Banks were reported as the biggest borrowers, as they raised more than Rs 24,000 crore in the month
Corporate bond issuances in December surged to an eight-month high of more than Rs 1 lakh crore, according to NSDL. Issuances in December increased month-on-month (m-o-m) by 35% and were highest for any month in FY19. “The primary reason for high issuances was liquidity support by RBI which led to a fall in yields on government bonds and reduced the borrowing costs for corporate bonds, as corporate bonds are priced over the benchmark bonds”, said a dealer. Yields on the AAA-rated corporate bonds remained largely steady, in the range of 8.45-8.60%. Yields rose 10-15 basis points in the second week of December following the surprise resignation of The Reserve Bank of India (RBI) governor Urjit Patel.
A total of 114 corporates issued bonds in December with Housing and Urban Development Corp, National Bank for Agriculture and Rural Development, JM Financial Credit Solutions being the top three issuers. Banks were reported as the biggest borrowers as they raised more than Rs 24,000 crore in the month. The central bank under the open market operations (OMO) purchased government securities worth Rs 50,000 crore in December, Rs 10,000 crore more than what it had planned earlier. As a result, coupled with a dovish RBI stance, yields on government securities fell in December. The yield on the 10-year benchmark bond fell 26 basis points during the month.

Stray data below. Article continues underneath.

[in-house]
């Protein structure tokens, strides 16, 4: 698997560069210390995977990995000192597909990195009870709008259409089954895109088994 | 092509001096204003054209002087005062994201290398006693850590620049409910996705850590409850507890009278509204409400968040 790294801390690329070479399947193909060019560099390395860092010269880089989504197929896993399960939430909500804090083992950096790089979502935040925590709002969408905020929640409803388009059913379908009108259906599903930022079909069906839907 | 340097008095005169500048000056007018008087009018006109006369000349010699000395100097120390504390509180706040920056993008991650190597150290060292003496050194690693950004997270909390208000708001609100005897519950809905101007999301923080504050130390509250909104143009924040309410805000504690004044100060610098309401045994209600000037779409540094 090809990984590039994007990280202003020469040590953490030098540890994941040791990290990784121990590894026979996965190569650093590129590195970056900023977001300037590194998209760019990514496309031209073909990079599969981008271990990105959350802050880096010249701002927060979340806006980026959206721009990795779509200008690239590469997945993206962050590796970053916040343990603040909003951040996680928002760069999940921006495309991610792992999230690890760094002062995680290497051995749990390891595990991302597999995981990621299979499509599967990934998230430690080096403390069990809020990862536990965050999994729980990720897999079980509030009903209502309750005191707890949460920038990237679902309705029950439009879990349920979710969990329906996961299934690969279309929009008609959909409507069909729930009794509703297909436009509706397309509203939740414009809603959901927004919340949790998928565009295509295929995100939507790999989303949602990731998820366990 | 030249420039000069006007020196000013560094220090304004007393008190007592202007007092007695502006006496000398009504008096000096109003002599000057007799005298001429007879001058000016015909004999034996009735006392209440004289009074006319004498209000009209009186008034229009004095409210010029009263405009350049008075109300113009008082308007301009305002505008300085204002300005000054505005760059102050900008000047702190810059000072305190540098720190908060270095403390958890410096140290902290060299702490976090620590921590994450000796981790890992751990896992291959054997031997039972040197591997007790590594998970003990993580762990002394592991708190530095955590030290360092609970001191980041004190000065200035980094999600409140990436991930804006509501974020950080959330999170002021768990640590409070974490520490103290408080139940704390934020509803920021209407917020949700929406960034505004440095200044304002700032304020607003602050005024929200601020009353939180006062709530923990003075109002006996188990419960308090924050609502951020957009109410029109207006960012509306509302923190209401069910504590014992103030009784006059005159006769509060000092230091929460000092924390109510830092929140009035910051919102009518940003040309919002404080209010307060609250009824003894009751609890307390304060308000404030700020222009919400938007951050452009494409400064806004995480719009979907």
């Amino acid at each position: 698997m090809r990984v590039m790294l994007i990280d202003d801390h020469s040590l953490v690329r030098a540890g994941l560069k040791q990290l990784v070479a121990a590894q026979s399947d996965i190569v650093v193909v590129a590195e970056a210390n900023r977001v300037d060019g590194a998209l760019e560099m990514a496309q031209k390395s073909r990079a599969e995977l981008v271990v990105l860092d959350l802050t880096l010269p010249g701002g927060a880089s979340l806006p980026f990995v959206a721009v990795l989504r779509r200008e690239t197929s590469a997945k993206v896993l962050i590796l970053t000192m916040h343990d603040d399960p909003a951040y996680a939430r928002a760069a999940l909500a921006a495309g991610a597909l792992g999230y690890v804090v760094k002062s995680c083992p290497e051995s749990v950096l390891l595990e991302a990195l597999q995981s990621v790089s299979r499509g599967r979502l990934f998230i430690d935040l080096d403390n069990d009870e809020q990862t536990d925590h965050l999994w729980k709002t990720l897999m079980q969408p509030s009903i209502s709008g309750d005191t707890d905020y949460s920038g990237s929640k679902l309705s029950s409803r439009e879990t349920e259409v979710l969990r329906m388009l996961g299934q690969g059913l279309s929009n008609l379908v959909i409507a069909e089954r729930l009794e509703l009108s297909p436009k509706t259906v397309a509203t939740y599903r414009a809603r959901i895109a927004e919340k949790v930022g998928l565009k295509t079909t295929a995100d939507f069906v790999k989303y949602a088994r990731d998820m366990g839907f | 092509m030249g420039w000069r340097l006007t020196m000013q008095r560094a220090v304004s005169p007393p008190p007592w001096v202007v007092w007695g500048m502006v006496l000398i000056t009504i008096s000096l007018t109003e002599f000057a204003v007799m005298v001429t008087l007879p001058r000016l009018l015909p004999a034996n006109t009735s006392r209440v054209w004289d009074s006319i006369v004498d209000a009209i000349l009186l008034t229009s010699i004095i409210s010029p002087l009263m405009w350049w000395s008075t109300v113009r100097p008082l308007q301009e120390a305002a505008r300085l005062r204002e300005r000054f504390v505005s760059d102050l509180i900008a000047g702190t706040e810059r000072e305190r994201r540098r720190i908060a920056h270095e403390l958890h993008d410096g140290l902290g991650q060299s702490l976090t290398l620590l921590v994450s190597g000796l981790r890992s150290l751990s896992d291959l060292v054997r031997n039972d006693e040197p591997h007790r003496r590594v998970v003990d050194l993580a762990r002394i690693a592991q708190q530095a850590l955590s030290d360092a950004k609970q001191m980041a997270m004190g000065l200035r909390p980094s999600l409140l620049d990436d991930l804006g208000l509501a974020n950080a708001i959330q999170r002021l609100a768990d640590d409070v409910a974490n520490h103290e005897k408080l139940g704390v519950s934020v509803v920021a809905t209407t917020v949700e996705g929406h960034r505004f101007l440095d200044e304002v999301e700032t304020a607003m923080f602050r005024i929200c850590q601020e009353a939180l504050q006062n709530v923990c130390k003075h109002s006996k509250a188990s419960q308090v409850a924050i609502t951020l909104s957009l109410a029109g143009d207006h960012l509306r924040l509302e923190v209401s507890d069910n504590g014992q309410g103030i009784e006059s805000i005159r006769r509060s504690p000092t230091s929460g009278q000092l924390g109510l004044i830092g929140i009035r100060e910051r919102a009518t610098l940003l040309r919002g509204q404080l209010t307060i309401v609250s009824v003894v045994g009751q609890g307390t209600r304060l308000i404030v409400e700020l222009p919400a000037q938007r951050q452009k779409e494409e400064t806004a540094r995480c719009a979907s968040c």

According to dealers, the possibility of a rating downgrade of two of the largest borrowers in the corporate bond market, Power Finance Corp (PFC) and Rural Electrification Corporation (REC), was the biggest scare the market faced in December. After the announcement of PFC buying the government’s 52.6% stake in REC, Moody’s Investors Services placed the ratings of both companies on review for a possible downgrade. Moody’s said the acquisition was likely to result in weak capital ratios of both the lenders. The downgrade scare prompted a large sell-off of papers issued by REC and PFC in the secondary market. A lot of fund houses shifted their demand to AAA-rated papers of other state-owned entities such as HUDCO and NABARD.